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“A gripping chronicle of how a fear-frozen society finally topples its oppressors with the help of social media.” — San Francisco Chronicle
Wael Ghonim was a little-known, thirty-year-old Google executive in the summer of 2010 when he anonymously launched a Facebook page to protest the death of one Egyptian man at the hands of security forces. The page’s following expanded quickly and moved from online protests to a nonconfrontational movement. On January 25, 2011, Tahrir Square resounded with calls for change. Yet just as the revolution began in earnest, Ghonim was captured and held for twelve days of brutal interrogation. After he was released, he gave a tearful speech on national television, and the protests grew more intense. Four days later, the president of Egypt was gone.
Continue reading “Revolution 2.0: The Power of the People Is Greater Than the People in Power: A Memoir”
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Following his blockbuster biography of Steve Jobs, Walter Isaacson’s New York Times bestselling and critically acclaimed The Innovators is a “riveting, propulsive, and at times deeply moving” (The Atlantic) story of the people who created the computer and the Internet.
What were the talents that allowed certain inventors and entrepreneurs to turn their visionary ideas into disruptive realities? What led to their creative leaps? Why did some succeed and others fail?
Continue reading “The Innovators: How a Group of Hackers, Geniuses, and Geeks Created the Digital Revolution”
Amazon Price: $16.00 $11.00 You save: $5.00 (31%). (as of June 25, 2017 04:40 –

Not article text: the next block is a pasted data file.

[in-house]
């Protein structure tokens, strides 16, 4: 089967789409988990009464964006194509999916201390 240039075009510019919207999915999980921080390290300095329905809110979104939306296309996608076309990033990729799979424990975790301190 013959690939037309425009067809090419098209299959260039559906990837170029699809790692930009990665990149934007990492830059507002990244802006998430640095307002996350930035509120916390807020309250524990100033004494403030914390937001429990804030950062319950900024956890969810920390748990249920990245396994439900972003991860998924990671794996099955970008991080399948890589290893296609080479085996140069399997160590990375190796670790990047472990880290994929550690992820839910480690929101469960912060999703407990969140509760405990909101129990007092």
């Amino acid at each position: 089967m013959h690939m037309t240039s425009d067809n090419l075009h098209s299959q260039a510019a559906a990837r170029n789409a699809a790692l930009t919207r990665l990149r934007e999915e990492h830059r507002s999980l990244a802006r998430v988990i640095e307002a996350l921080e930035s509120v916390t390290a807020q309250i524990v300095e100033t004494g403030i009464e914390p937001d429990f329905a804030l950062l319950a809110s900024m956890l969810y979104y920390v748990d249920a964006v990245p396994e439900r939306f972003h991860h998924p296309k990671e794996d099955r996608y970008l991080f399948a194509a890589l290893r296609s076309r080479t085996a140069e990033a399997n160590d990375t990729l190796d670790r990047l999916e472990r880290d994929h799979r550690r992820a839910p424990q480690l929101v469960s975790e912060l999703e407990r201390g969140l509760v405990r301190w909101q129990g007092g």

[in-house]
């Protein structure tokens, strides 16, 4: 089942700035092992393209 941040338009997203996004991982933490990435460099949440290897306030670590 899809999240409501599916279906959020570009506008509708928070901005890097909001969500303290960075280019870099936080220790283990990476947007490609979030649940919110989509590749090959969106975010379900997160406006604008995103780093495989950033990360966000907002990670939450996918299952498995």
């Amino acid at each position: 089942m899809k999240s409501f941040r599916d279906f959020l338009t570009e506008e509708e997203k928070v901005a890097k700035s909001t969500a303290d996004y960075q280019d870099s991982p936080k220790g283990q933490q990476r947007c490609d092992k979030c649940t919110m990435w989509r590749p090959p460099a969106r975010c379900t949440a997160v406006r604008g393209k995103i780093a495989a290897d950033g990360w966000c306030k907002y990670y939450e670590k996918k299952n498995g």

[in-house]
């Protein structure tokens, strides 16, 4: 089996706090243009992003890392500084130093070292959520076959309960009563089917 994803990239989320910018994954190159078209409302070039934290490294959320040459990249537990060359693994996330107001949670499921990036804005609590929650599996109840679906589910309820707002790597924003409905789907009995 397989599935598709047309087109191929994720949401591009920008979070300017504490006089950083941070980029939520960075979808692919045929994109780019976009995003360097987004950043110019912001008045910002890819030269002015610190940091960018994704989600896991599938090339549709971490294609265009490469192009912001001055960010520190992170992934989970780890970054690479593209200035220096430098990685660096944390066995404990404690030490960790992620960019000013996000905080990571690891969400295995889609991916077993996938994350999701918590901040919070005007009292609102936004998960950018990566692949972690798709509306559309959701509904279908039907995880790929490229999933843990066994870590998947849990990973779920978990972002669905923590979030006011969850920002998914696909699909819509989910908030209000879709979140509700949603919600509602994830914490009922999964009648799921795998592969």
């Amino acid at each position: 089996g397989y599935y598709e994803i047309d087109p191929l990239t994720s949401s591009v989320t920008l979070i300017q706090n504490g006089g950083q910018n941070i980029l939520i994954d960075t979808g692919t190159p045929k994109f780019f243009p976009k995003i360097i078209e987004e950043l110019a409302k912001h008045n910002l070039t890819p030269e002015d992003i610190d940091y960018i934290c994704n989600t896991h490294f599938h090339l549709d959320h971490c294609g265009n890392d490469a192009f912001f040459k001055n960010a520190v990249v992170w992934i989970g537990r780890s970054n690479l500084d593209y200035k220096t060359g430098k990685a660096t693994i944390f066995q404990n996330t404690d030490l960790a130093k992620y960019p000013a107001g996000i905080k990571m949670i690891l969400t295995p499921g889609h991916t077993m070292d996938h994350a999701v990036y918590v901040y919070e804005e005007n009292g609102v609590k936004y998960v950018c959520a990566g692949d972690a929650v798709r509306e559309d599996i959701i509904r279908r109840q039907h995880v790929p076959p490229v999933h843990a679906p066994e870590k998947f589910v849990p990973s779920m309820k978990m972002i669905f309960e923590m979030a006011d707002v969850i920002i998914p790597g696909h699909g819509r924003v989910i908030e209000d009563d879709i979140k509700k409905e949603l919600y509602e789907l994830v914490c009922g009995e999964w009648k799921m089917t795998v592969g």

This smart, “riveting” (Los Angeles Times) history of the Internet free culture movement and its larger effects on society—and the life and shocking suicide of Aaron Swartz, a founding developer of Reddit and Creative Commons—written by Slate correspondent Justin Peters “captures Swartz flawlessly” (The New York Times Book Review).
Aaron Swartz was a zealous young advocate for the free exchange of information and creative content online. He committed suicide in 2013 after being indicted by the government for illegally downloading millions of academic articles from a nonprofit online database. From the age of fifteen, when Swartz, a computer prodigy, worked with Lawrence Lessig to launch Creative Commons, to his years as a fighter for copyright reform and open information, to his work leading the protests against the Stop Online Piracy Act (SOPA), to his posthumous status as a cultural icon, Swartz’s life was inextricably connected to the free culture movement. Now Justin Peters examines Swartz’s life in the context of 200 years of struggle over the control of information.
Continue reading “The Idealist: Aaron Swartz and the Rise of Free Culture on the Internet”